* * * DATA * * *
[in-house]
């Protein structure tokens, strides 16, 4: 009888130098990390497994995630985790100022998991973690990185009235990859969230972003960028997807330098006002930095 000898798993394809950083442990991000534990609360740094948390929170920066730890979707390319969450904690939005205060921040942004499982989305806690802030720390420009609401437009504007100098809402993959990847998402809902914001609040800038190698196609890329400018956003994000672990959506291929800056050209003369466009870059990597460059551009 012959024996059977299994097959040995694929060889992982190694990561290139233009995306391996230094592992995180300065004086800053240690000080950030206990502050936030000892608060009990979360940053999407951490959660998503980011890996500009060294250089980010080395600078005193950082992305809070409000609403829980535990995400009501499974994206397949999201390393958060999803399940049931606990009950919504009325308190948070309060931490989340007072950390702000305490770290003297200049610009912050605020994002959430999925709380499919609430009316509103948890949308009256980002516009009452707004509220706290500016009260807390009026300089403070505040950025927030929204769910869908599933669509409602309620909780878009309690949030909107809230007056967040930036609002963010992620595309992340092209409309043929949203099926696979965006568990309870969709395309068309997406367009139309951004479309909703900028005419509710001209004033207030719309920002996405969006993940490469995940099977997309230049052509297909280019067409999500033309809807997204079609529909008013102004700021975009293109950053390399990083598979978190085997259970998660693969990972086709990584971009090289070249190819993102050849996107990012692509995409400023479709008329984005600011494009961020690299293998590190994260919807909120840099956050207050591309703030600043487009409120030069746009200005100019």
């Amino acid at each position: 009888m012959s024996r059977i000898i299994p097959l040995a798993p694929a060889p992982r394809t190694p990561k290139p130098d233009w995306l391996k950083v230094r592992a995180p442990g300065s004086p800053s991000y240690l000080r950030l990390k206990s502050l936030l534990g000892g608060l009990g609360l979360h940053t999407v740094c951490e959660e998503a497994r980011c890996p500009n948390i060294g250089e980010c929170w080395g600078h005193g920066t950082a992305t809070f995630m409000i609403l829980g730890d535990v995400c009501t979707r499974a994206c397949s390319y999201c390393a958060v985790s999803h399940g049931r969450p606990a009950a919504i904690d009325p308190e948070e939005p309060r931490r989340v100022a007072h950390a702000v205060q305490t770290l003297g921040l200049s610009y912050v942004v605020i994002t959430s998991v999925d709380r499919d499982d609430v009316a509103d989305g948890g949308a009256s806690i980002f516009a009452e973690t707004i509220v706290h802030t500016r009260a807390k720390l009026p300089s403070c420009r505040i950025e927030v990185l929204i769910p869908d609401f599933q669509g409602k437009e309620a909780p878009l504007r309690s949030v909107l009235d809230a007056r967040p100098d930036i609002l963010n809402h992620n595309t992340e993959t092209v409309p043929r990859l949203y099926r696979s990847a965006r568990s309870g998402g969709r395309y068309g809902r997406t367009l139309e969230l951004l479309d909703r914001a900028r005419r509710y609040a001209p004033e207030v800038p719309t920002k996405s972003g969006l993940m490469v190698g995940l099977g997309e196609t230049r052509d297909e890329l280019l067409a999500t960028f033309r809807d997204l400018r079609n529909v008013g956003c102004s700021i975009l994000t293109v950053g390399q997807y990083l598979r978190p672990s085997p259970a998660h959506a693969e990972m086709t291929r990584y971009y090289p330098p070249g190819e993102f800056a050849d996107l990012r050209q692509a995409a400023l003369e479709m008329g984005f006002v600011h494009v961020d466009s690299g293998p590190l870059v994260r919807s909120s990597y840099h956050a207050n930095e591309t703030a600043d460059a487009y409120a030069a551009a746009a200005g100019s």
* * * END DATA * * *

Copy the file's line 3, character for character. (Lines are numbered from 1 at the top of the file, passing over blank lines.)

């Amino acid at each position: 009888m012959s024996r059977i000898i299994p097959l040995a798993p694929a060889p992982r394809t190694p990561k290139p130098d233009w995306l391996k950083v230094r592992a995180p442990g300065s004086p800053s991000y240690l000080r950030l990390k206990s502050l936030l534990g000892g608060l009990g609360l979360h940053t999407v740094c951490e959660e998503a497994r980011c890996p500009n948390i060294g250089e980010c929170w080395g600078h005193g920066t950082a992305t809070f995630m409000i609403l829980g730890d535990v995400c009501t979707r499974a994206c397949s390319y999201c390393a958060v985790s999803h399940g049931r969450p606990a009950a919504i904690d009325p308190e948070e939005p309060r931490r989340v100022a007072h950390a702000v205060q305490t770290l003297g921040l200049s610009y912050v942004v605020i994002t959430s998991v999925d709380r499919d499982d609430v009316a509103d989305g948890g949308a009256s806690i980002f516009a009452e973690t707004i509220v706290h802030t500016r009260a807390k720390l009026p300089s403070c420009r505040i950025e927030v990185l929204i769910p869908d609401f599933q669509g409602k437009e309620a909780p878009l504007r309690s949030v909107l009235d809230a007056r967040p100098d930036i609002l963010n809402h992620n595309t992340e993959t092209v409309p043929r990859l949203y099926r696979s990847a965006r568990s309870g998402g969709r395309y068309g809902r997406t367009l139309e969230l951004l479309d909703r914001a900028r005419r509710y609040a001209p004033e207030v800038p719309t920002k996405s972003g969006l993940m490469v190698g995940l099977g997309e196609t230049r052509d297909e890329l280019l067409a999500t960028f033309r809807d997204l400018r079609n529909v008013g956003c102004s700021i975009l994000t293109v950053g390399q997807y990083l598979r978190p672990s085997p259970a998660h959506a693969e990972m086709t291929r990584y971009y090289p330098p070249g190819e993102f800056a050849d996107l990012r050209q692509a995409a400023l003369e479709m008329g984005f006002v600011h494009v961020d466009s690299g293998p590190l870059v994260r919807s909120s990597y840099h956050a207050n930095e591309t703030a600043d460059a487009y409120a030069a551009a746009a200005g100019s």